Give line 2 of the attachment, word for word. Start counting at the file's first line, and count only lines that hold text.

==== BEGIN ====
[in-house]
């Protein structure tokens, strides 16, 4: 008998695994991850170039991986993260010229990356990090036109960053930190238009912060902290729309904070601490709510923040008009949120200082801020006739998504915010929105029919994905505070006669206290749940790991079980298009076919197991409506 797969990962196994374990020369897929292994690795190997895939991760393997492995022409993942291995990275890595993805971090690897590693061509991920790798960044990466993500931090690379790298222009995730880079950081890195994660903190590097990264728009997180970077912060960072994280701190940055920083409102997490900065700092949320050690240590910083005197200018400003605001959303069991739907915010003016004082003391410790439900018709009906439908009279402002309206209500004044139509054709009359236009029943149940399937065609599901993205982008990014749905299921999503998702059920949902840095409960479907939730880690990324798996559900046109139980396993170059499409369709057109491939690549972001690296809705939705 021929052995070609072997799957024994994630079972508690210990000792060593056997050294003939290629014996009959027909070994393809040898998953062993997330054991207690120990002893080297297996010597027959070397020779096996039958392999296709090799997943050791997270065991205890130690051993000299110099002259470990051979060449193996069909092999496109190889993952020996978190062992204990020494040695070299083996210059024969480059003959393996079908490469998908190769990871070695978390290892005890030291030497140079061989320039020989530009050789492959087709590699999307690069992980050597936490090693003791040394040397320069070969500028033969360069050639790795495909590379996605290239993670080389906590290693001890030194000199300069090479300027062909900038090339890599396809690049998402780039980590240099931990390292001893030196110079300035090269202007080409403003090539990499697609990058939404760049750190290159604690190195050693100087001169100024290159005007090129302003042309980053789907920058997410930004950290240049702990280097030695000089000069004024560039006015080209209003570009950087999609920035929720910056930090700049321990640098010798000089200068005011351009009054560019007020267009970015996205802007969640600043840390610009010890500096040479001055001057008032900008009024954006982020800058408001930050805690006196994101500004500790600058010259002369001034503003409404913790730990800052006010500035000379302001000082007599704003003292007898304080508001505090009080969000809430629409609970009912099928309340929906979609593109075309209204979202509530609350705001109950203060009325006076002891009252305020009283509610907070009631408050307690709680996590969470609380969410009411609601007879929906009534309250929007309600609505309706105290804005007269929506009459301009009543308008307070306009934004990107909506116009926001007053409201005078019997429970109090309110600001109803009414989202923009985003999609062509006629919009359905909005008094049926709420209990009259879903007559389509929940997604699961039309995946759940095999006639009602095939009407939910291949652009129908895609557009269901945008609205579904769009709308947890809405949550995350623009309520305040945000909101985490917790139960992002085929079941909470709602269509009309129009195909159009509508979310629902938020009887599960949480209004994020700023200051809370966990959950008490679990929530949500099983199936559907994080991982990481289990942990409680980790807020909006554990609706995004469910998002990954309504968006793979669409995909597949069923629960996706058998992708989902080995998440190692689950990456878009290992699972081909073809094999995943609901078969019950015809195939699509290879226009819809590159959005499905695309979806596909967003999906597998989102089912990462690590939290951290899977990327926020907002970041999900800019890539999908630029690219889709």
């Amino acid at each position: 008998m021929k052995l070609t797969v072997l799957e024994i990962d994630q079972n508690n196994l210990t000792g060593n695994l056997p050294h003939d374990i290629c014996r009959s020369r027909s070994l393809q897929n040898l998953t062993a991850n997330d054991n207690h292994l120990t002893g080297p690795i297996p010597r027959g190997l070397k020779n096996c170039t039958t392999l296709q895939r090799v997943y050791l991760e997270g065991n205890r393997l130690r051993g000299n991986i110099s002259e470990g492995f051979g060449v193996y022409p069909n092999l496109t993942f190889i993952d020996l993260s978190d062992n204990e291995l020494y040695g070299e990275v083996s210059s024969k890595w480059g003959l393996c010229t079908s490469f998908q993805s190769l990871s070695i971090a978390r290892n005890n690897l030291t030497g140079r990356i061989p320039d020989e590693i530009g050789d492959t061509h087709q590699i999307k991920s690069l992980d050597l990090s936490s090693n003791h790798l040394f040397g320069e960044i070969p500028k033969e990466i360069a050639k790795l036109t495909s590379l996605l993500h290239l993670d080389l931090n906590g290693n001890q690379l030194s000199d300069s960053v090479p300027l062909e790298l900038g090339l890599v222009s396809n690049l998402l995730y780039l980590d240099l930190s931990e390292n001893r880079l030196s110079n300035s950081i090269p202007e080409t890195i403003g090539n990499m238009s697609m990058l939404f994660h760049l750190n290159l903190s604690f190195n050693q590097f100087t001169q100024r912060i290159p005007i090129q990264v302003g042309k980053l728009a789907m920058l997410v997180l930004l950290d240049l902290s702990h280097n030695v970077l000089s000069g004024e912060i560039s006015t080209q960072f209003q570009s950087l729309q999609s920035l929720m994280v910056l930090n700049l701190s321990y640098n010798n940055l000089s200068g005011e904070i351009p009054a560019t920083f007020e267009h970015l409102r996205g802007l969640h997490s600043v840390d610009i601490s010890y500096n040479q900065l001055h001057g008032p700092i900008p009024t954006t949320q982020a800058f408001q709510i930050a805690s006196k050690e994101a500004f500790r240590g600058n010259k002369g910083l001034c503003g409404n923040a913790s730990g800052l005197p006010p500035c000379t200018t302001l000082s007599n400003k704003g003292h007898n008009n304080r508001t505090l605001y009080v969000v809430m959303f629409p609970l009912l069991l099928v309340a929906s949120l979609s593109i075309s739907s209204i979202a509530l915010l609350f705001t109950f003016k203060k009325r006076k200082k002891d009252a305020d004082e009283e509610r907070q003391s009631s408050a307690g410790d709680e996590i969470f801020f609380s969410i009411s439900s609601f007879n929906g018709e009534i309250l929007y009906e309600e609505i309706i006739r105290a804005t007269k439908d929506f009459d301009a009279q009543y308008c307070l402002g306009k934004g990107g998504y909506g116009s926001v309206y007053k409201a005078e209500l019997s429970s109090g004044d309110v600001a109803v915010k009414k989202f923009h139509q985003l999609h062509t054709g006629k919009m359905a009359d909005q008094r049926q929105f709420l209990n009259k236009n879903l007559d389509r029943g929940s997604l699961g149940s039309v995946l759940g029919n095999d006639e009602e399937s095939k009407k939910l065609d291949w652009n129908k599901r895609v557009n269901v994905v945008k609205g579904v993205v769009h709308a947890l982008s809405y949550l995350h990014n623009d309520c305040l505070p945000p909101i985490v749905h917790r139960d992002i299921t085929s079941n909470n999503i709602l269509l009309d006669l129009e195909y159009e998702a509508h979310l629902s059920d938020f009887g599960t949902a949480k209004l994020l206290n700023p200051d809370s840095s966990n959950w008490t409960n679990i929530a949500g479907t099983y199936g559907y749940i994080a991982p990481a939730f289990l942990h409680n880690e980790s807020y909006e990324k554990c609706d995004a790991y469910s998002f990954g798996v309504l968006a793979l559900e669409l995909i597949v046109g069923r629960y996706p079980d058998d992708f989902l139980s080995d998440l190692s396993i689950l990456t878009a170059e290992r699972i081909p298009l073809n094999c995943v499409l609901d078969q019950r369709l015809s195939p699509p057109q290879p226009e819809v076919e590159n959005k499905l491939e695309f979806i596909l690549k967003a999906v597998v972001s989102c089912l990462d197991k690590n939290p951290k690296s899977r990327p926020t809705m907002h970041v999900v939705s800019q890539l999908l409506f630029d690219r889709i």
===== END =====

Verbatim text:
């Protein structure tokens, strides 16, 4: 008998695994991850170039991986993260010229990356990090036109960053930190238009912060902290729309904070601490709510923040008009949120200082801020006739998504915010929105029919994905505070006669206290749940790991079980298009076919197991409506 797969990962196994374990020369897929292994690795190997895939991760393997492995022409993942291995990275890595993805971090690897590693061509991920790798960044990466993500931090690379790298222009995730880079950081890195994660903190590097990264728009997180970077912060960072994280701190940055920083409102997490900065700092949320050690240590910083005197200018400003605001959303069991739907915010003016004082003391410790439900018709009906439908009279402002309206209500004044139509054709009359236009029943149940399937065609599901993205982008990014749905299921999503998702059920949902840095409960479907939730880690990324798996559900046109139980396993170059499409369709057109491939690549972001690296809705939705 021929052995070609072997799957024994994630079972508690210990000792060593056997050294003939290629014996009959027909070994393809040898998953062993997330054991207690120990002893080297297996010597027959070397020779096996039958392999296709090799997943050791997270065991205890130690051993000299110099002259470990051979060449193996069909092999496109190889993952020996978190062992204990020494040695070299083996210059024969480059003959393996079908490469998908190769990871070695978390290892005890030291030497140079061989320039020989530009050789492959087709590699999307690069992980050597936490090693003791040394040397320069070969500028033969360069050639790795495909590379996605290239993670080389906590290693001890030194000199300069090479300027062909900038090339890599396809690049998402780039980590240099931990390292001893030196110079300035090269202007080409403003090539990499697609990058939404760049750190290159604690190195050693100087001169100024290159005007090129302003042309980053789907920058997410930004950290240049702990280097030695000089000069004024560039006015080209209003570009950087999609920035929720910056930090700049321990640098010798000089200068005011351009009054560019007020267009970015996205802007969640600043840390610009010890500096040479001055001057008032900008009024954006982020800058408001930050805690006196994101500004500790600058010259002369001034503003409404913790730990800052006010500035000379302001000082007599704003003292007898304080508001505090009080969000809430629409609970009912099928309340929906979609593109075309209204979202509530609350705001109950203060009325006076002891009252305020009283509610907070009631408050307690709680996590969470609380969410009411609601007879929906009534309250929007309600609505309706105290804005007269929506009459301009009543308008307070306009934004990107909506116009926001007053409201005078019997429970109090309110600001109803009414989202923009985003999609062509006629919009359905909005008094049926709420209990009259879903007559389509929940997604699961039309995946759940095999006639009602095939009407939910291949652009129908895609557009269901945008609205579904769009709308947890809405949550995350623009309520305040945000909101985490917790139960992002085929079941909470709602269509009309129009195909159009509508979310629902938020009887599960949480209004994020700023200051809370966990959950008490679990929530949500099983199936559907994080991982990481289990942990409680980790807020909006554990609706995004469910998002990954309504968006793979669409995909597949069923629960996706058998992708989902080995998440190692689950990456878009290992699972081909073809094999995943609901078969019950015809195939699509290879226009819809590159959005499905695309979806596909967003999906597998989102089912990462690590939290951290899977990327926020907002970041999900800019890539999908630029690219889709």